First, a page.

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vendredi 18 mars 2011

Exiled Aristide plans return to Haiti before Sunday

Article published the Thursday 17 March 2011 - Latest update : Thursday 17 March 2011

Exiled Aristide plans return to Haiti before Sunday

By RFI

Haiti's ex-president Jean-Bertrand Aristide plans to return home before Sunday's election run-off in the country, his lawyer has confirmed. The country's first democratically-elected leader has been exiled in South Africa since being forced from power by an armed rebellion seven years ago.

US-based lawyer Ira Kurzban told French news agency Afp that Aristide had yet to finalise his trip back to Haiti.

"President Aristide is still here in South Africa," he said. "We are trying to work out the logistics for him to be able to leave as soon as possible, and hopefully before Sunday."

The United States had urged Aristide not to return to Haiti before Sunday's presidential election. They fear the homecoming of the three-time former leader could reopen old tensions ahead of the vote.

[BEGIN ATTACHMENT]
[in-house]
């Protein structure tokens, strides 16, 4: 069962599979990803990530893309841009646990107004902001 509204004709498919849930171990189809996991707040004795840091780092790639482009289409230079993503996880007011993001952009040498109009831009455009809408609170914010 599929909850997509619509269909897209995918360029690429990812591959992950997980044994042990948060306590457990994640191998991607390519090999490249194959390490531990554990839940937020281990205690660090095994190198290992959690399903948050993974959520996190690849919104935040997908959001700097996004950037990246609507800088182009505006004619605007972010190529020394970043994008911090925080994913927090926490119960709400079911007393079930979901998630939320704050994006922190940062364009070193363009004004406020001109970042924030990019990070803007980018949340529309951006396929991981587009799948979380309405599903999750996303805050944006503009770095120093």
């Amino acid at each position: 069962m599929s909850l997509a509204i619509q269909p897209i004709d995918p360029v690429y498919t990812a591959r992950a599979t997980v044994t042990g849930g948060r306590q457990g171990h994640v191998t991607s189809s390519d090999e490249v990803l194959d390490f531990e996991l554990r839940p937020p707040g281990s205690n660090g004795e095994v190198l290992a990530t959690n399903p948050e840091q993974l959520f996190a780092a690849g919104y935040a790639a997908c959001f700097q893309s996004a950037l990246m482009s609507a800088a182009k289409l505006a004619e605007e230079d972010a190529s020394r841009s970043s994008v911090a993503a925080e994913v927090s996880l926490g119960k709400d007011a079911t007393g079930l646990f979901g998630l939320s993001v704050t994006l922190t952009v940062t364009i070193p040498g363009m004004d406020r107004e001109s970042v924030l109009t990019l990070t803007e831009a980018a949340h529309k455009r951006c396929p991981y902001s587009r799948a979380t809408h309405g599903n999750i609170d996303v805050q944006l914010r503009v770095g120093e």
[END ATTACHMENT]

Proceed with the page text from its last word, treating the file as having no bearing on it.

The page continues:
South Africa has publically said that it has no control over Aristide's departure, but Kurzban said the 57-year-old was waiting for the government there to complete arrangements for his return to Haiti.

"This is a decision by the South African government, working with the Haitian government, to make sure all the logistics are done, security is arranged and so forth. Our hope is it will be done quickly.

"It may be on a commercial flight or it may be on a private plane. We have not been told as to what those details are yet. Hopefully we're going to find out very soon.

"We're just waiting to find out whether it's going to be today, tomorrow, the next day. But our hope is that it will be before Sunday."

Kurzban told Afp on Wednesday that Aristide feared a new Haitian government may try to block his return if he waited until after the election.

Sunday's vote will see 70-year-old Mirlande Manigat, a former first lady and academic, face off against popular singer Michel Martelly, 50.

November's first round was marred by violence and the country is still struggling to recover from an earthquake that hit in January last year, killing some 250,000 people.
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"Ne doutez jamais qu'un petit nombre de citoyens volontaires et réfléchis peut changer le monde. En fait, cela se passe toujours ainsi"
Margaret Mead (1901-1978)

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